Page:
How Patientory uses blockchain to keep data secure and help connect patients

From digitizing patient records to making telehealth possible, the development of exciting new technology continues to transform the healthcare industry. Yet an uptick in the number of data breaches illustrates greater risk associated with the progress made. Dubbed as the "Facebook for healthcare," Atlanta-based Patientory is enhancing cybersecurity by changing the way patients securely manage their health history and interact with their care team.

This content is sponsored by Patientory.

The company was founded as part of the inaugural class of the Boomtown Health-Tech Accelerator in Boulder, Colo., in spring 2016. Through its connection with the accelerator, Patientory collaborates with Denver-based Colorado Permanente Medical Group, which is part of the Oakland, Calif.-based Kaiser Permanente system.

Despite its recent beginnings, the company's roots run deep. Patientory Founder and CEO Chrissa McFarlane has 10 years of experience in healthcare. "Being part of the [healthcare] system, we were frustrated with the hassle of not having the right people to communicate with," she says. "We came up with Patientory using aspects of the industry that we knew would make the patient experience more positive and help physicians make their population more manageable."

Patientory users create an individual profile on the company's mobile app. Users' medical information is stored in the secure, HIPAA-compliant blockchain platform, which then allows them to connect with other patients who have similar health issues or concerns, their physicians and their care team. Patients can then actively learn more about their overall health and wellbeing. In addition, patient and clinician users can engage Patientory's platform to better manage the patient's care across multiple teams, both inside and outside of the hospital. Patientory's technology is compatible with a number of EHR systems, including Epic, Cerner, Allscripts and Meditech.

The tool's capabilities yield numerous positive benefits to both patients and their providers. "We're really a service for hospitals," Ms. McFarlane says.

1. Patientory helps strengthen cybersecurity
The need to protect patients' medical and personal information is clear. On average, one health data breach occurred per day in 2016, according to analysis from the Protenus Breach Barometer.

Unlike EHRs, which are vulnerable to hacks, Patientory utilizes blockchain technology — a permanent record of online exchanges. Blockchain is managed by distributing nodes, each of which contains a copy of the file and requires users to agree to changes. The more nodes there are in the chain, the stronger the base is. This setup makes blockchain less susceptible to hacking.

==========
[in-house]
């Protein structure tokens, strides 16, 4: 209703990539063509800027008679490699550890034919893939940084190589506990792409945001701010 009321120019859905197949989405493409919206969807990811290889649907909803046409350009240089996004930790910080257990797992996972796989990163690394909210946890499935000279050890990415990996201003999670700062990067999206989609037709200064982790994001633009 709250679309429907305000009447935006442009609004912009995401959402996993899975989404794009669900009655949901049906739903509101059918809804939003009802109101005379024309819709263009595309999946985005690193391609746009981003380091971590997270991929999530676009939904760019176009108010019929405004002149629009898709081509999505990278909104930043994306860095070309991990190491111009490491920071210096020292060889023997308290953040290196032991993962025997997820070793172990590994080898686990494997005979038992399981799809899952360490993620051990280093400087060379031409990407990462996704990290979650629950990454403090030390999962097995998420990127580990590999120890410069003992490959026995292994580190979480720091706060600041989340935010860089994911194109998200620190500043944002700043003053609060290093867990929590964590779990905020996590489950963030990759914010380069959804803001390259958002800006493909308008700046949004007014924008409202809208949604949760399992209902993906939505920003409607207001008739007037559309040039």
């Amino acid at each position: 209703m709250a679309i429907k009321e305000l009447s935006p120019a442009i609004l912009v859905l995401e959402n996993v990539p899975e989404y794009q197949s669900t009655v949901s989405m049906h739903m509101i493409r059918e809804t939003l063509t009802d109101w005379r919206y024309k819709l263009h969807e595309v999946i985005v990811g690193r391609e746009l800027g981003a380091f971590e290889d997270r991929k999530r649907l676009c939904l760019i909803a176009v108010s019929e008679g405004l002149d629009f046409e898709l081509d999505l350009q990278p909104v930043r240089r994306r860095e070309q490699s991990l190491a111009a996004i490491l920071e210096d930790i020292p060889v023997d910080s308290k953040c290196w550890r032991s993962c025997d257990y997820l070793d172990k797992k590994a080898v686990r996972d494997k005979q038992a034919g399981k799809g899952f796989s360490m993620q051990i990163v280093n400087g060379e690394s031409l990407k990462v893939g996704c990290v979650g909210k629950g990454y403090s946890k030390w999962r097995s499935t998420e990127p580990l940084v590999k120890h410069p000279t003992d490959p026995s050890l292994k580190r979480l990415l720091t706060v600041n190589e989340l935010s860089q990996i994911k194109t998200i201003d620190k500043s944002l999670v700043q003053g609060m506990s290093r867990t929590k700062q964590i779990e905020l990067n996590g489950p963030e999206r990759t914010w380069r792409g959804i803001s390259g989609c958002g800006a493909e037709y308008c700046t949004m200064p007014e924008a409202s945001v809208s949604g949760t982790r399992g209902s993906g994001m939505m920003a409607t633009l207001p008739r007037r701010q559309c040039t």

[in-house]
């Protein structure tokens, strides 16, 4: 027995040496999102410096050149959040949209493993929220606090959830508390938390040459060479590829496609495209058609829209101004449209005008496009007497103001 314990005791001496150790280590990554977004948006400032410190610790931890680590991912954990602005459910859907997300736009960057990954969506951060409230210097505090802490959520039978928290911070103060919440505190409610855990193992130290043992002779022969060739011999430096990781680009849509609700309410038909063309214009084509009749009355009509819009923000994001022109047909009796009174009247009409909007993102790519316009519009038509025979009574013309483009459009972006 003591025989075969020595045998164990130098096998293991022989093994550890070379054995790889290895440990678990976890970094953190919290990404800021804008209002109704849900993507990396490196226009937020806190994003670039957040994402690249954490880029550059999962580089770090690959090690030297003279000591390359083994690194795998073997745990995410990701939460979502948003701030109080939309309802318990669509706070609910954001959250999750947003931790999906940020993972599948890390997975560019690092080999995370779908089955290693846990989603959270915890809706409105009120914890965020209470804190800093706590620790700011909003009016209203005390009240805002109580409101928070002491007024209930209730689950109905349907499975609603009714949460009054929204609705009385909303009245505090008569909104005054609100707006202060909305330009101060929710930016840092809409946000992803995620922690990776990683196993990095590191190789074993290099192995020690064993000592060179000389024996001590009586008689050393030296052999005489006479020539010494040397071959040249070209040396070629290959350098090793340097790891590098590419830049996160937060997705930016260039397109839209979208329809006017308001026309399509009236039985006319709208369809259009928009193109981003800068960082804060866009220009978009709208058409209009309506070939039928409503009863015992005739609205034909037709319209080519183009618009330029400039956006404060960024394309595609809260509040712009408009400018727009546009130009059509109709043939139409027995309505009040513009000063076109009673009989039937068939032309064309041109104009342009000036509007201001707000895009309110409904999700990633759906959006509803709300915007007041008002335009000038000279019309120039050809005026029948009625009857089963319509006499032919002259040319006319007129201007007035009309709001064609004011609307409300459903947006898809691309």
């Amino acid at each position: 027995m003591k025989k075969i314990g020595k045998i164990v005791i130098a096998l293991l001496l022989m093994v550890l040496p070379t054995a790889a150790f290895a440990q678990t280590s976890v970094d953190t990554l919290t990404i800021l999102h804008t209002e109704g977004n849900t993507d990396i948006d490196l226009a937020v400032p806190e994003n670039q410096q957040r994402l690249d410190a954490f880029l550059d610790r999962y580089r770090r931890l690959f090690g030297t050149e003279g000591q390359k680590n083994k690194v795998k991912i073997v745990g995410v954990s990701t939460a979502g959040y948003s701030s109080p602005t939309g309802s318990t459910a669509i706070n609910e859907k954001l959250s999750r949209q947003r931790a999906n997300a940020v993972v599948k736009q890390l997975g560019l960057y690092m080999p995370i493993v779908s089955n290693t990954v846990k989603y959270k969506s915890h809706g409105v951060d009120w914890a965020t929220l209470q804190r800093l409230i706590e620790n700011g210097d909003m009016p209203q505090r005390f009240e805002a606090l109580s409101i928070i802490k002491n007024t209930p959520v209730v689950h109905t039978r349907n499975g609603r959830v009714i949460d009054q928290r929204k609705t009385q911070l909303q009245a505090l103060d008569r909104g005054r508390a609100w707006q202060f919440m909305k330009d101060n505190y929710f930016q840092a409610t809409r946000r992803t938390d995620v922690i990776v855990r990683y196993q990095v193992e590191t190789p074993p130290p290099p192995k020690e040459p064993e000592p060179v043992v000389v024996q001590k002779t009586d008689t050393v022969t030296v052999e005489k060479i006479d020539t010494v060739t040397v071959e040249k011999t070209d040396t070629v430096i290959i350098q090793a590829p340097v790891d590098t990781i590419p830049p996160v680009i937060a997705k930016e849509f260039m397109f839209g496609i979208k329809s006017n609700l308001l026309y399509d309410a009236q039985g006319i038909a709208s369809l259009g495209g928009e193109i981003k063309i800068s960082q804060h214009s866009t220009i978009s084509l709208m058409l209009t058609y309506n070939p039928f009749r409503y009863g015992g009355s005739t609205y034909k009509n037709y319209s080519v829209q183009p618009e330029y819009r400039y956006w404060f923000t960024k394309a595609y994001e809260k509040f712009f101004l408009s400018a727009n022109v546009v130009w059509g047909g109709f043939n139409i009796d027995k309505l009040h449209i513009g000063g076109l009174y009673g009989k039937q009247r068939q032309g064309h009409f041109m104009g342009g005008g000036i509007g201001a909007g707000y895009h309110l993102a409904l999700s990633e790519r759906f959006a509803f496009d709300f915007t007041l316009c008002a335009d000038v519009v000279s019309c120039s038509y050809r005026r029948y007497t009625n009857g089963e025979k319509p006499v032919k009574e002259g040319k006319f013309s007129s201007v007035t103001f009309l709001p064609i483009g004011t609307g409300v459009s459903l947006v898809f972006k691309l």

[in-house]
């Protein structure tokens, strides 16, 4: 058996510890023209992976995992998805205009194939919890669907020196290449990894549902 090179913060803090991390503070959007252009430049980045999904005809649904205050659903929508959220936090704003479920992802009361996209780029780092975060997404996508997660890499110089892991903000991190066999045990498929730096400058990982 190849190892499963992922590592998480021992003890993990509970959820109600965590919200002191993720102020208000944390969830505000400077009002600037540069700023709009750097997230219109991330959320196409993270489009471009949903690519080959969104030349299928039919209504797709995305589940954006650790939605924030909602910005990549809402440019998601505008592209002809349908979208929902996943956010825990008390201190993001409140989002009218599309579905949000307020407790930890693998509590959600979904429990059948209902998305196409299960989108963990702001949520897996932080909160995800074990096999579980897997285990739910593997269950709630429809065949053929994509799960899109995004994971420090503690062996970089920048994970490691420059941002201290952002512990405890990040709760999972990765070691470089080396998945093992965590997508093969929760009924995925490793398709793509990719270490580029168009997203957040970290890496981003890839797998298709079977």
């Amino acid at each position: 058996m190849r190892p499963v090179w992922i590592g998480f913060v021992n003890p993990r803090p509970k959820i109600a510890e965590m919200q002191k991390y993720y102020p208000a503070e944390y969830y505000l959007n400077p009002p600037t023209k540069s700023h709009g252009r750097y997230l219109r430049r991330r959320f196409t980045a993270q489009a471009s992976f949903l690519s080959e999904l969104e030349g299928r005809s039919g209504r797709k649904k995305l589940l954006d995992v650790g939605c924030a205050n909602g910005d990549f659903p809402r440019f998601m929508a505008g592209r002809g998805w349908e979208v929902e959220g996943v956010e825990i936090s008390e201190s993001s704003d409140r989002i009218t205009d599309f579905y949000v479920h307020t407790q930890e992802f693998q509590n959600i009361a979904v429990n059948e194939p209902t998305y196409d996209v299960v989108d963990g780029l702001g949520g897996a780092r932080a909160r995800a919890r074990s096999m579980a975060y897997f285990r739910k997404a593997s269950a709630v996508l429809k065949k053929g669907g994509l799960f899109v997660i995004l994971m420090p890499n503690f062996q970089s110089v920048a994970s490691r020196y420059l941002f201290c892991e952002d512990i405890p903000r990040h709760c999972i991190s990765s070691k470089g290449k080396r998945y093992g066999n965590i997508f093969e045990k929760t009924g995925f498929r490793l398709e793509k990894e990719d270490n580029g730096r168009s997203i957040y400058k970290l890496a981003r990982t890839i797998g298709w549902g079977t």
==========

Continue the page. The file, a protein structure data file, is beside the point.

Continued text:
Blockchain's primary strengths, particularly in the healthcare sector, are grounded in its security and how it makes HIPAA compliance feasible for patients and providers. From ensuring the confidentiality of patients' electronic health information to identifying security threats and protecting against disclosures, Patientory's use of blockchain technology helps affiliated healthcare organizations achieve zero data breaches. It achieves HIPAA Security Rules by maintaining a security compliance team, protecting relevant electronic systems and using encryption to control data access.

"One of our main initiatives is zero breaches," says Ms. McFarlane. "From the hospital side, Patientory easily gives providers access to patient information and the ability to transfer it to other care providers."

Although blockchain originated in the finance industry, it's now assisting the healthcare sector with building on cybersecurity and moving forward with organizational goals under value-based reimbursement. "Even with HIPAA, we're still lagging behind [in terms of cybersecurity]," Ms. McFarlane says. "In order to achieve those goals, we're moving in on the value-based initiatives that CMS and the government are pushing, which are about technology and innovation."

2. Connecting the entire care team
Instead of struggling to coordinate care between numerous physicians, the Patientory app makes it easy for a patient's care team to connect and share data. Physicians and specialists treating the same patient can log in to Patientory and view the patient's entire care journey, including medications and health history. Additionally, an individual patient can log in to Patientory and communicate with all of his or her physicians at once.